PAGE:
How many times a day do you check your phone? How often does your well-intended multi-tasking morph into crisis mode and despair from not being able to be all things to all people? Writer Linda Stone calls it “continuous partial attention”. She writes, “In a 24/7, always-on world, continuous partial attention contributes to a feeling of overwhelm, over-stimulation and to a sense of being unfulfilled.” Essentially, this unconscious behaviour contributes to stress. Try turning off notifications on your phone and being more aware of all the times your stress levels are rising from over-stimulation and distractions. The more you’re aware of these habits, the easier it is to break them.
It’s not just about diet and exercise. There is plenty of science-based research to support the mind-body connection. One habit you can start practicing after a long weekend (especially Thanksgiving!) is incorporating more gratitude into your everyday life. According to researchers and academics, people who experience gratitude cope better with stress, recover more quickly from illness and have lower blood pressure. It’s really simple to start a gratitude jar (or a container of your choosing). Each day, find a scrap of paper and jot down one thing that you’re grateful for, even if it’s something small that happened that day. It will make a difference.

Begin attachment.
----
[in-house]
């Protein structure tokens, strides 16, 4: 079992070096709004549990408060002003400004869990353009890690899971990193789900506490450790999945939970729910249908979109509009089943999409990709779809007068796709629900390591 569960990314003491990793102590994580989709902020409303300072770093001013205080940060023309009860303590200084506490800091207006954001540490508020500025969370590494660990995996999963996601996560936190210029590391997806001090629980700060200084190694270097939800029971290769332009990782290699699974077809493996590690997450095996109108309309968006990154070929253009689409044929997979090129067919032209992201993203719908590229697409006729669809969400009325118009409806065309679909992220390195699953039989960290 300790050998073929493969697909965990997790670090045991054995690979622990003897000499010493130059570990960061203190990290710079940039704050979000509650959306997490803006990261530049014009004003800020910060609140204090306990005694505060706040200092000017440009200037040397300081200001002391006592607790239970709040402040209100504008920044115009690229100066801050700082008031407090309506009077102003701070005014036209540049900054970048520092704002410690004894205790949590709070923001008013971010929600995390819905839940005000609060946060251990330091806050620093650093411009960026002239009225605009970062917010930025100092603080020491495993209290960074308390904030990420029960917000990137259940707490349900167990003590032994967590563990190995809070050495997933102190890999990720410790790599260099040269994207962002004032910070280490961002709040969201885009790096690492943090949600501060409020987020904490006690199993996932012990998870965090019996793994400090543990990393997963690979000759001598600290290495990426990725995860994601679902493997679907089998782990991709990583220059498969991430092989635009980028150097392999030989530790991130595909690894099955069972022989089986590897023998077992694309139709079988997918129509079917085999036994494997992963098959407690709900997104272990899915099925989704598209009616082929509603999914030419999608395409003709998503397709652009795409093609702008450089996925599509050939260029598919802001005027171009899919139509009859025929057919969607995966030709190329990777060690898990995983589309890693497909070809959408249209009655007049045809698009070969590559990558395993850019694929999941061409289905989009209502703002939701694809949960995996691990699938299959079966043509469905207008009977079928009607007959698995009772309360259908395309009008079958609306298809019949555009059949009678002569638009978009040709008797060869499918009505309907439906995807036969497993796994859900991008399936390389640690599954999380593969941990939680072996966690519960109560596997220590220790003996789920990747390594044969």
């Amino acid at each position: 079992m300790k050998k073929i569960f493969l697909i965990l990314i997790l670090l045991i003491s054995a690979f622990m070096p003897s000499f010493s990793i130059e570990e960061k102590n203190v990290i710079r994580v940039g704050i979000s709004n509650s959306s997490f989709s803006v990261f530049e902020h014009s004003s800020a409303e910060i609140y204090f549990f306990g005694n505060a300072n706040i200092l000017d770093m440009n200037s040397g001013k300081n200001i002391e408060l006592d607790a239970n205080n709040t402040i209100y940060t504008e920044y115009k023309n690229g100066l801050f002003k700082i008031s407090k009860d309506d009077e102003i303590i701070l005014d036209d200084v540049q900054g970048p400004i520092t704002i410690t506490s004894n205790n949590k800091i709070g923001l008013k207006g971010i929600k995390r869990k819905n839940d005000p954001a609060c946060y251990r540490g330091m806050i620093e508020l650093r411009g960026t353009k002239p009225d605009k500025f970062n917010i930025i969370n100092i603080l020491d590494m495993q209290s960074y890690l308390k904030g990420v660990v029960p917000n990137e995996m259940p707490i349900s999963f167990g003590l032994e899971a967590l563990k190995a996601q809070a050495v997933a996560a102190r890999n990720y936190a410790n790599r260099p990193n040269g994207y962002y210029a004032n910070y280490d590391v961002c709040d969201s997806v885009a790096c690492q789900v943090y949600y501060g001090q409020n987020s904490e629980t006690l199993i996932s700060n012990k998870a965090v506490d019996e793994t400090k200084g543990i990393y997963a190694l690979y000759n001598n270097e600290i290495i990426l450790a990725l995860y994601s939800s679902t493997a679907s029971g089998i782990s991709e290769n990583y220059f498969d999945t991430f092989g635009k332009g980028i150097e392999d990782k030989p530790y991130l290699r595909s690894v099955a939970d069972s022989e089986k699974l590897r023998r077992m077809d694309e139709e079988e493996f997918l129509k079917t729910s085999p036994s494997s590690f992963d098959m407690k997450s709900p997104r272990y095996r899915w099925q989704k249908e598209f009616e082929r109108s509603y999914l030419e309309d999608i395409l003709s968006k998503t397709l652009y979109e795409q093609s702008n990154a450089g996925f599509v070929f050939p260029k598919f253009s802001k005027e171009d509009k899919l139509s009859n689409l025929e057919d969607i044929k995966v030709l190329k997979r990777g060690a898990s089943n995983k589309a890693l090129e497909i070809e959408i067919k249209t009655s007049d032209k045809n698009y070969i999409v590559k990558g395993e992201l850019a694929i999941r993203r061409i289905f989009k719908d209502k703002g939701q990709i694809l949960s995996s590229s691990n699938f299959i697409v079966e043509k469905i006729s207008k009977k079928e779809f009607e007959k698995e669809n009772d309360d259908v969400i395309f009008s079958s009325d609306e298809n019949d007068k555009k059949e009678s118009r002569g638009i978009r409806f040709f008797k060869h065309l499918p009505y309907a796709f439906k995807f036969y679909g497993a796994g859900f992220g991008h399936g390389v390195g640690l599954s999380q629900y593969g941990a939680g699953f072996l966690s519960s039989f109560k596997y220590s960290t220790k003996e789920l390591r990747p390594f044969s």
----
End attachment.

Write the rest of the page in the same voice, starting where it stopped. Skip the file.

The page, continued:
This probably should have been the number one step in re-energizing after a long weekend because it’s that important! The National Sleep Foundation recommends seven to nine hours of sleep per night for adults, which millions of people are just not getting. You simply have to make time for it. Try setting an alarm to start your bedtime routine (it’s not just for kids!) 30 to 60 minutes before you want to be asleep. Your routine can include herbal tea, a good book or guided meditation with dim lighting. Anything that helps you wind down away from electronic devices. Combined with a healthy diet, exercise and reduced stress, a good night’s sleep will have you feeling back on your feet in no time.
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With Family Day fast approaching it is time to start thinking about how your family can get together and get moving.This year Family Day falls on February 19th for Alberta, New Brunswick, Ontario and Saskatchewan, and on February 12th for British Columbia. The holiday is not only a break from your regular schedule, but also a great day to set aside and encourage the whole family to add some movement into their day. Here are 5 ways to integrate movement this Family Day!
Movement in the Middle East with a Wheelchair, Oxygen and a One-Legged Man
How many people’s packing list for travel includes a wheelchair, oxygen generator and a spare leg?
Our company, Fitneff, advocates integrating movement into everyday life, so I am always encouraging people to break away from the status quo and embrace movement. For three weeks last fall I had a chance to be inspired by two amazing seniors who have shown me that integrating movement can be accomplished anywhere, by anyone, at any age!